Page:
By Nii B. Andrews

No other photographer better recorded the spontaneous and  exuberant spirit of the youth of Bamako from the 1960s onward.

Malick Sidibé was nicknamed, the “Eye of Bamako” and he captured the sensual surge of hormones, freedom and inclusiveness that was the zeitgeist of a young West African nation coming of age and embracing modernity.

Malick Sidibé c1935- 2016.

A fortuitous set of circumstances coalesced to preserve his unique images for posterity, otherwise sadly, they would have been lost. Even today, most formally schooled Africans/Ghanaians are not aware of his oeuvre and it’s tremendous cultural importance.

Malick Sidibé’s photographs reveal a different image of life in West Africa – completely at variance with the stereotypical images of Africans seen in the West.

The twist, James Brown, Millie Small and the Rolling Stones were a part of downtown Bamako just as in London, Paris, Amsterdam and Philadelphia.

NUIT DE NOEL: Malick Sidibé 1963.

“For me, photography is all about youth,” he explained. “It’s about a happy world full of joy, not some kid crying on a street corner or a sick person.”

In today’s world – wracked by despotism, intolerance and ignorance-  we should wonder whether it is still possible to shoot such vibrant spontaneous photographs, as countries and communities get poorer and life more polarized between the haves and have nots.

André Magnin and Brigitte Ollier are the Sidibé exhibition curators at the Fondation Cartier.

This is only the second exhibition of Sidibé’s work by the Fondation and the largest retrospective since his death in April 2016.

In 1995, the Fondation presented his first exhibition outside Africa.

This current exhibition features more than 250 images and archival material, including signature studio photographs that have never been developed before.

It also includes his best known images such as Nuit de noel (1963)—which Time magazine lists among their 100 Most Influential Images of All Time.

REGARDEZ MOI: Malick Sidibé 1962.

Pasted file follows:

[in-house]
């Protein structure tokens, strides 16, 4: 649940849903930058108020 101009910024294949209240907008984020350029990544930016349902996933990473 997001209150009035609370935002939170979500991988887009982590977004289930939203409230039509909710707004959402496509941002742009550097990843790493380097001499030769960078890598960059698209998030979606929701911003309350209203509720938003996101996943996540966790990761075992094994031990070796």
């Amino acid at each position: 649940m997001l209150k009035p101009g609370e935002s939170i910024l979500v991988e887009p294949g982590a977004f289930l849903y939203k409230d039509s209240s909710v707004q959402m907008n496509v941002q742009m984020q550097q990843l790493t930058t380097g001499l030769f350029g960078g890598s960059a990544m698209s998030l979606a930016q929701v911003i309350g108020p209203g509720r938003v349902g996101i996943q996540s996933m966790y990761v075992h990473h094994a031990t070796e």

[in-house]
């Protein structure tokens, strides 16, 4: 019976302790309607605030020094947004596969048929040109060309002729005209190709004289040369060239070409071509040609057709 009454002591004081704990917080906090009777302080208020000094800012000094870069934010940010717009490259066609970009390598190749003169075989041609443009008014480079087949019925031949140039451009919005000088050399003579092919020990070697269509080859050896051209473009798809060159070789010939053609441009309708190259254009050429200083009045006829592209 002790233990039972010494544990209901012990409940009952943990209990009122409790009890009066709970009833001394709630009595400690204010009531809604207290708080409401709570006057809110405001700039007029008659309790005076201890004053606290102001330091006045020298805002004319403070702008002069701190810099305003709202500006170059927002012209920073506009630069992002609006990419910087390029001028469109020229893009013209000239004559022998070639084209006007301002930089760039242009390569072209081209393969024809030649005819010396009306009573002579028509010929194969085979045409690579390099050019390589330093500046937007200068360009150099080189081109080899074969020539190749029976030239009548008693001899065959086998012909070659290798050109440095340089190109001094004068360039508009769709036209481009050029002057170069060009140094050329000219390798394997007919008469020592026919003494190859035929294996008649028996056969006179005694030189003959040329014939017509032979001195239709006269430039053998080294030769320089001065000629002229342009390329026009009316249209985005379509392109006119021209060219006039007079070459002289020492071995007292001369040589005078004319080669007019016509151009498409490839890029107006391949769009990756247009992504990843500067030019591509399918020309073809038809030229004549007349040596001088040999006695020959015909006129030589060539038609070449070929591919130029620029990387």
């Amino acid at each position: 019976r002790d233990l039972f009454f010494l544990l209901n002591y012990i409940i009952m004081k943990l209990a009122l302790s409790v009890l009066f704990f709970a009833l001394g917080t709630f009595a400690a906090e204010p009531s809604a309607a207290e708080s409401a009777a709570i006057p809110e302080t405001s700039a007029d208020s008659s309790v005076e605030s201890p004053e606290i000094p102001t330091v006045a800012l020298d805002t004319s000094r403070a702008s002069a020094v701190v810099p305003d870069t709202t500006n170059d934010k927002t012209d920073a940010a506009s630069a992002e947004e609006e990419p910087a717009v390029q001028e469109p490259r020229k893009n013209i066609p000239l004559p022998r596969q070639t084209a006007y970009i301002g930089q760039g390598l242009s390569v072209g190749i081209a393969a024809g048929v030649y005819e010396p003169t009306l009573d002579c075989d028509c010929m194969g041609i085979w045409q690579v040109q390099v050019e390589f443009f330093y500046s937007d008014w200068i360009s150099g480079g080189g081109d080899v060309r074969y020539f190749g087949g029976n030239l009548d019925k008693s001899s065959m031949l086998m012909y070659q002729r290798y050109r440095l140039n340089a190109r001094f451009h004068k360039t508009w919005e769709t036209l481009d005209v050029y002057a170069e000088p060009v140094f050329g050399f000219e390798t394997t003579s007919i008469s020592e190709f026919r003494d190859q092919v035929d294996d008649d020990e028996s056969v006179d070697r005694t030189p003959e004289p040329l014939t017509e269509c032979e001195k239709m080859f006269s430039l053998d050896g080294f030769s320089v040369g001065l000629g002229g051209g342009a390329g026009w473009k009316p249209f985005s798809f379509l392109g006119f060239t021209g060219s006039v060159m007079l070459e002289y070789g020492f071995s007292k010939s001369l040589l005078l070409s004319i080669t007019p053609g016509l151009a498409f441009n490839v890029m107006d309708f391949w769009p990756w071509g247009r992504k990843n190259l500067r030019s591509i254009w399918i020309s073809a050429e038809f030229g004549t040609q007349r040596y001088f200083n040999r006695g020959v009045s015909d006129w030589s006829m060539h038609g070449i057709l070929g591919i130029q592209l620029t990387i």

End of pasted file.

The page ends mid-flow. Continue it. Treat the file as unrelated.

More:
The whole archive of over 300 000 frames is reportedly in a precarious state with elements already gone missing as prints that sold for a few Malian francs in the 1960s to 1990, now command several thousand dollars.

Sidibé won international recognition for his work; in 2003, he was the first African to receive the Hasselblad Award for photography.

In 2007, he became the first African and the first photographer to win the Venice Biennale’s Golden Lion for Lifetime Achievement.

Speaking in 2010, Sidibé told the Guardian, “Good photographers need a talent to observe, and to know what you want. You have to choose the shapes and the movements that please you, that look beautiful.”

They must also, he said, be “friendly, sympathique. It’s very important to be able to put people at (their) ease.

It’s a world, someone’s face.

When I capture it, I see the future of the world. I believe with my heart and soul in the power of the image, but you also have to be sociable.

I’m lucky. It’s in my nature.”

Malick Sidibé studio in Bamako.

Does any of you have a Malick Sidibé photograph in your private collection that you will like to share?

“Malick Sidibé, Mali Twist” is on view at Fondation Cartier, located 261 Boulevard Raspail, Paris – from October 20 until February 25, 2018. Admission is €12.

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